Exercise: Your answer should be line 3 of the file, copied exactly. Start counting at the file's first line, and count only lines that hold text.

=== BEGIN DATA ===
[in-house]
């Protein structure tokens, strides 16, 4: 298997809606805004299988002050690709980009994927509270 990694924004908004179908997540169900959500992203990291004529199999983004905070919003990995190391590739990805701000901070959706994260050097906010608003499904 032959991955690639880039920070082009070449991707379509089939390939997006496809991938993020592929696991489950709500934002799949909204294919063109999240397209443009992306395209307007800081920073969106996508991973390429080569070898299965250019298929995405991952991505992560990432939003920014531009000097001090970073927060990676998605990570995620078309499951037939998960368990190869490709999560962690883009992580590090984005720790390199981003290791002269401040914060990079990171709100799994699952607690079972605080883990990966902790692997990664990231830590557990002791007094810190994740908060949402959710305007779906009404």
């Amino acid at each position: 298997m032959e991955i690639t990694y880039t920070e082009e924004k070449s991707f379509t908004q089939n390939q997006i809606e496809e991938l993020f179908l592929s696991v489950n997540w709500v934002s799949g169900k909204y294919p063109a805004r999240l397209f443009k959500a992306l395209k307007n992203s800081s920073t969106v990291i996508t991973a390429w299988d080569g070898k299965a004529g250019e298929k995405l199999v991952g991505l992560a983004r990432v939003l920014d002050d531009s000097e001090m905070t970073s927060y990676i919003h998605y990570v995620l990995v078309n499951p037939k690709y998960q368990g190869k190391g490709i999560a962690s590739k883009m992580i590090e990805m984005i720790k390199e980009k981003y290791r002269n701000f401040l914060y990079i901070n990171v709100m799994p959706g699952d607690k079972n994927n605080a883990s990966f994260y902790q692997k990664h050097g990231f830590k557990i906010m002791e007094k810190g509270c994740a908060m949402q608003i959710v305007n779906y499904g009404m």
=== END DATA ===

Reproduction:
């Amino acid at each position: 298997m032959e991955i690639t990694y880039t920070e082009e924004k070449s991707f379509t908004q089939n390939q997006i809606e496809e991938l993020f179908l592929s696991v489950n997540w709500v934002s799949g169900k909204y294919p063109a805004r999240l397209f443009k959500a992306l395209k307007n992203s800081s920073t969106v990291i996508t991973a390429w299988d080569g070898k299965a004529g250019e298929k995405l199999v991952g991505l992560a983004r990432v939003l920014d002050d531009s000097e001090m905070t970073s927060y990676i919003h998605y990570v995620l990995v078309n499951p037939k690709y998960q368990g190869k190391g490709i999560a962690s590739k883009m992580i590090e990805m984005i720790k390199e980009k981003y290791r002269n701000f401040l914060y990079i901070n990171v709100m799994p959706g699952d607690k079972n994927n605080a883990s990966f994260y902790q692997k990664h050097g990231f830590k557990i906010m002791e007094k810190g509270c994740a908060m949402q608003i959710v305007n779906y499904g009404m």